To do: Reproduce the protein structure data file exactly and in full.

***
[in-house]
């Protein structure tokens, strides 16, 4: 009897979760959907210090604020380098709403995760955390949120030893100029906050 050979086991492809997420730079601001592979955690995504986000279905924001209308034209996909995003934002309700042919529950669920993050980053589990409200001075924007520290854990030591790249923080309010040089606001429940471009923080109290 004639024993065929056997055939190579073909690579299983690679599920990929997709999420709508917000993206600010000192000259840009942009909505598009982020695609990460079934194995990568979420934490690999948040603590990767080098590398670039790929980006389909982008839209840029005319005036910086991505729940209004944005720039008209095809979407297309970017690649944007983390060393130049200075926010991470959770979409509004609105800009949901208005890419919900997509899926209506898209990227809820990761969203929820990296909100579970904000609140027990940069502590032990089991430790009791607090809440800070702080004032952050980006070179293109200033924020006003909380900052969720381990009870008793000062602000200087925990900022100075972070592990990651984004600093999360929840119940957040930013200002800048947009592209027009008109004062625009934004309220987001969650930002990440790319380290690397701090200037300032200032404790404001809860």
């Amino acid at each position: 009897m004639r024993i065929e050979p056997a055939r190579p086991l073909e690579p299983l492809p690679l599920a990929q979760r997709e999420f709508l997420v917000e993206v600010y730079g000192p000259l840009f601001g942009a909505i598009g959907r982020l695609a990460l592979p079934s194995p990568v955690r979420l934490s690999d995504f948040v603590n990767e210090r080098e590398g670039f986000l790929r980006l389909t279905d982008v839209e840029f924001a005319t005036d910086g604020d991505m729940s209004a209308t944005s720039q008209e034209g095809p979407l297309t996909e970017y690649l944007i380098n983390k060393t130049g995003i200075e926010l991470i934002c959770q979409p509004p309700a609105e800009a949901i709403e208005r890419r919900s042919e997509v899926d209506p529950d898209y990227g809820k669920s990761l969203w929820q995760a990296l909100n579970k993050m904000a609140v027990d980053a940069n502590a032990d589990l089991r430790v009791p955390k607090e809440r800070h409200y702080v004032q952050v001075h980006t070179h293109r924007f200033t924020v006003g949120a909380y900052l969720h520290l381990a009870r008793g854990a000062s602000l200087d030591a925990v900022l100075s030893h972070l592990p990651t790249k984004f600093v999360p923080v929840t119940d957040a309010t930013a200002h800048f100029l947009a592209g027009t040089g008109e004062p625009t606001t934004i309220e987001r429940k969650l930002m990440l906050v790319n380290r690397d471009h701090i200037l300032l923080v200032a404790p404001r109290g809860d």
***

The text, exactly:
[in-house]
């Protein structure tokens, strides 16, 4: 009897979760959907210090604020380098709403995760955390949120030893100029906050 050979086991492809997420730079601001592979955690995504986000279905924001209308034209996909995003934002309700042919529950669920993050980053589990409200001075924007520290854990030591790249923080309010040089606001429940471009923080109290 004639024993065929056997055939190579073909690579299983690679599920990929997709999420709508917000993206600010000192000259840009942009909505598009982020695609990460079934194995990568979420934490690999948040603590990767080098590398670039790929980006389909982008839209840029005319005036910086991505729940209004944005720039008209095809979407297309970017690649944007983390060393130049200075926010991470959770979409509004609105800009949901208005890419919900997509899926209506898209990227809820990761969203929820990296909100579970904000609140027990940069502590032990089991430790009791607090809440800070702080004032952050980006070179293109200033924020006003909380900052969720381990009870008793000062602000200087925990900022100075972070592990990651984004600093999360929840119940957040930013200002800048947009592209027009008109004062625009934004309220987001969650930002990440790319380290690397701090200037300032200032404790404001809860």
């Amino acid at each position: 009897m004639r024993i065929e050979p056997a055939r190579p086991l073909e690579p299983l492809p690679l599920a990929q979760r997709e999420f709508l997420v917000e993206v600010y730079g000192p000259l840009f601001g942009a909505i598009g959907r982020l695609a990460l592979p079934s194995p990568v955690r979420l934490s690999d995504f948040v603590n990767e210090r080098e590398g670039f986000l790929r980006l389909t279905d982008v839209e840029f924001a005319t005036d910086g604020d991505m729940s209004a209308t944005s720039q008209e034209g095809p979407l297309t996909e970017y690649l944007i380098n983390k060393t130049g995003i200075e926010l991470i934002c959770q979409p509004p309700a609105e800009a949901i709403e208005r890419r919900s042919e997509v899926d209506p529950d898209y990227g809820k669920s990761l969203w929820q995760a990296l909100n579970k993050m904000a609140v027990d980053a940069n502590a032990d589990l089991r430790v009791p955390k607090e809440r800070h409200y702080v004032q952050v001075h980006t070179h293109r924007f200033t924020v006003g949120a909380y900052l969720h520290l381990a009870r008793g854990a000062s602000l200087d030591a925990v900022l100075s030893h972070l592990p990651t790249k984004f600093v999360p923080v929840t119940d957040a309010t930013a200002h800048f100029l947009a592209g027009t040089g008109e004062p625009t606001t934004i309220e987001r429940k969650l930002m990440l906050v790319n380290r690397d471009h701090i200037l300032l923080v200032a404790p404001r109290g809860d």